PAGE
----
• induced resistance;
  • miniature potted roses;
  • Podosphaera pannosa;
  • powdery mildew;
  • silicon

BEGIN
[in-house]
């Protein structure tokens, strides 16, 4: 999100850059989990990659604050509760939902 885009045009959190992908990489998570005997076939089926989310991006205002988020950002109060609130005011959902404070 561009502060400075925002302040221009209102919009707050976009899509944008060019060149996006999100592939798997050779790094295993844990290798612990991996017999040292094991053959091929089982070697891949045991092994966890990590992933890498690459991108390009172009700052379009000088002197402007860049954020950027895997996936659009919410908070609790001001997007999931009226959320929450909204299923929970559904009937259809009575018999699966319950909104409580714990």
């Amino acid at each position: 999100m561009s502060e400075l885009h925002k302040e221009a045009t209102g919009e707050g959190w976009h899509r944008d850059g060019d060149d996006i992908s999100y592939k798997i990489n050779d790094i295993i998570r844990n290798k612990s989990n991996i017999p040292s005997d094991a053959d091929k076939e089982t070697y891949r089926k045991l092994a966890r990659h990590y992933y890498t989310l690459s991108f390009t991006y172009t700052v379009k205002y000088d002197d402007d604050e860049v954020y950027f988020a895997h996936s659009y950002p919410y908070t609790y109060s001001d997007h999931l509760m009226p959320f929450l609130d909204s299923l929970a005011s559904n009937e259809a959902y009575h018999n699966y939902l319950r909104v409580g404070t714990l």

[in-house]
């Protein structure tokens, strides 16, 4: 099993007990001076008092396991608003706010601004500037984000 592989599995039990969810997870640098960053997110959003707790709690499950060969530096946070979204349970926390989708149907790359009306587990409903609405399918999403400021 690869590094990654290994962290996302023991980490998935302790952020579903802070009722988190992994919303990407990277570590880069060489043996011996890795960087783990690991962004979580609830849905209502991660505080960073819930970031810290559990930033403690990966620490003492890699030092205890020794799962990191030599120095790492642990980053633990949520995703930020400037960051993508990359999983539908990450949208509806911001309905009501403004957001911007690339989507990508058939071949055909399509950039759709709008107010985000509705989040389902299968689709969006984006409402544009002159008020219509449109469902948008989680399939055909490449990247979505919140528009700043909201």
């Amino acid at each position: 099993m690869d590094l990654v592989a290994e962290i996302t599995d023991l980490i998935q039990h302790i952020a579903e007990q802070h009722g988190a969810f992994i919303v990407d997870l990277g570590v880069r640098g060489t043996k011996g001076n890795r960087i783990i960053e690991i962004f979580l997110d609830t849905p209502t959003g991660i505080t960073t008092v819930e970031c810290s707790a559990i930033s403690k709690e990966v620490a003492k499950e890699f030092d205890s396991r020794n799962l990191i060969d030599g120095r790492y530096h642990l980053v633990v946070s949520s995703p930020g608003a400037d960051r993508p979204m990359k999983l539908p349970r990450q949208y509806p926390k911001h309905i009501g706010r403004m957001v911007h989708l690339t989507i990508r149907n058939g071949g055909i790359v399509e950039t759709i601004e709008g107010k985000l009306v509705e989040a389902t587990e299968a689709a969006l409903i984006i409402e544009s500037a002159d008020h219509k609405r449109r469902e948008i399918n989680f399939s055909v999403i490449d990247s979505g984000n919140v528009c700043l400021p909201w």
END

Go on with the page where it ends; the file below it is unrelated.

Powdery mildew, caused by Podosphaera pannosa, is a very common disease in greenhouse potted roses, resulting in poor marketing value and hence economic losses. Alternatives to chemical control are necessary, and therefore the ability of silicon (Si) applied to roots to control the disease was investigated, as well as the mechanisms behind the observed disease reductions. Four genotypes of miniature potted roses representing different genetic backgrounds and susceptibility to disease were studied. Plants were watered with a nutrient solution containing either 3·6 mm Si (100 ppm) supplied as K2SiO3 (Si+) or no Si (Si−) before inoculation with P. pannosa. Si application increased leaf Si content two- to four-fold compared to control plants. Confocal microscopy showed that Si deposition was larger in Si+ than in Si− plants and that deposition mainly occurred in the apoplast, particularly in epidermal cell walls. Si application delayed the onset of disease symptoms by 1–2 days and disease severity was reduced by up to 48·9%. The largest reduction was found in the two most resistant genotypes, which also had the highest increase in Si uptake. The Si-induced disease protection was accompanied by increased formation of papillae and fluorescent epidermal cells (FEC) as well as deposition of callose and H2O2, especially at the sites of penetration and in FEC, which are believed to represent the hypersensitive response. Si treatment reduced powdery mildew development by inducing host defence responses and can therefore be used as an effective eco-friendly disease control measure.